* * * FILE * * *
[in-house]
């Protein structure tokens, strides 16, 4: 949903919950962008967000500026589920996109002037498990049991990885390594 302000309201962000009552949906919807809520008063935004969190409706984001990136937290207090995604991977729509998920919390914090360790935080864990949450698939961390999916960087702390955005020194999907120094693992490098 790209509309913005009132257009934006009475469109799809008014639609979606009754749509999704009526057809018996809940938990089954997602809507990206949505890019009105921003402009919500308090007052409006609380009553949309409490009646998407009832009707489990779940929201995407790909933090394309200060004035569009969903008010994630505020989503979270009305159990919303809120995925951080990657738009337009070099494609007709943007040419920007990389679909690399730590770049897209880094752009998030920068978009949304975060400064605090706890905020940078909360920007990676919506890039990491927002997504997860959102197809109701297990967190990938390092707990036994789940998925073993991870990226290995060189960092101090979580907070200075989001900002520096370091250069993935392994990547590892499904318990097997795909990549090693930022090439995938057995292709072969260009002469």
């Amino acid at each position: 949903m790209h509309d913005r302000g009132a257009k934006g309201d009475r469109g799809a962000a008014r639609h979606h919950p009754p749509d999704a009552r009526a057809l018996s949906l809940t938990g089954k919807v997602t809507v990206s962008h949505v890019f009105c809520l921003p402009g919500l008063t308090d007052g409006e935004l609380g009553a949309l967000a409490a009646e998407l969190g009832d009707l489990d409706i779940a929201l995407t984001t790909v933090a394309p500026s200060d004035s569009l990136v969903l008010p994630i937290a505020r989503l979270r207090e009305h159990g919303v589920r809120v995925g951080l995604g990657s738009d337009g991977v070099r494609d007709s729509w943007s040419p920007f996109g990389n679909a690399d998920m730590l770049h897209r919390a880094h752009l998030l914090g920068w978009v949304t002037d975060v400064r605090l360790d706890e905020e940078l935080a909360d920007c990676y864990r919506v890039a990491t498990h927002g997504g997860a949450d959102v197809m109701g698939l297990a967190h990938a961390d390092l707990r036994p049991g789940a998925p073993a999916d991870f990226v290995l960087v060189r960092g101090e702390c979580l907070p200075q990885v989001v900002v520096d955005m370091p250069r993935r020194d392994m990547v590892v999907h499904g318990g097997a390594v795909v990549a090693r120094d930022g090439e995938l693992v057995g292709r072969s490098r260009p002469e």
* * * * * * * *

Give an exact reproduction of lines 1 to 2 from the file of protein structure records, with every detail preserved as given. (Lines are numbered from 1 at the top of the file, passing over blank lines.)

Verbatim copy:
[in-house]
């Protein structure tokens, strides 16, 4: 949903919950962008967000500026589920996109002037498990049991990885390594 302000309201962000009552949906919807809520008063935004969190409706984001990136937290207090995604991977729509998920919390914090360790935080864990949450698939961390999916960087702390955005020194999907120094693992490098 790209509309913005009132257009934006009475469109799809008014639609979606009754749509999704009526057809018996809940938990089954997602809507990206949505890019009105921003402009919500308090007052409006609380009553949309409490009646998407009832009707489990779940929201995407790909933090394309200060004035569009969903008010994630505020989503979270009305159990919303809120995925951080990657738009337009070099494609007709943007040419920007990389679909690399730590770049897209880094752009998030920068978009949304975060400064605090706890905020940078909360920007990676919506890039990491927002997504997860959102197809109701297990967190990938390092707990036994789940998925073993991870990226290995060189960092101090979580907070200075989001900002520096370091250069993935392994990547590892499904318990097997795909990549090693930022090439995938057995292709072969260009002469």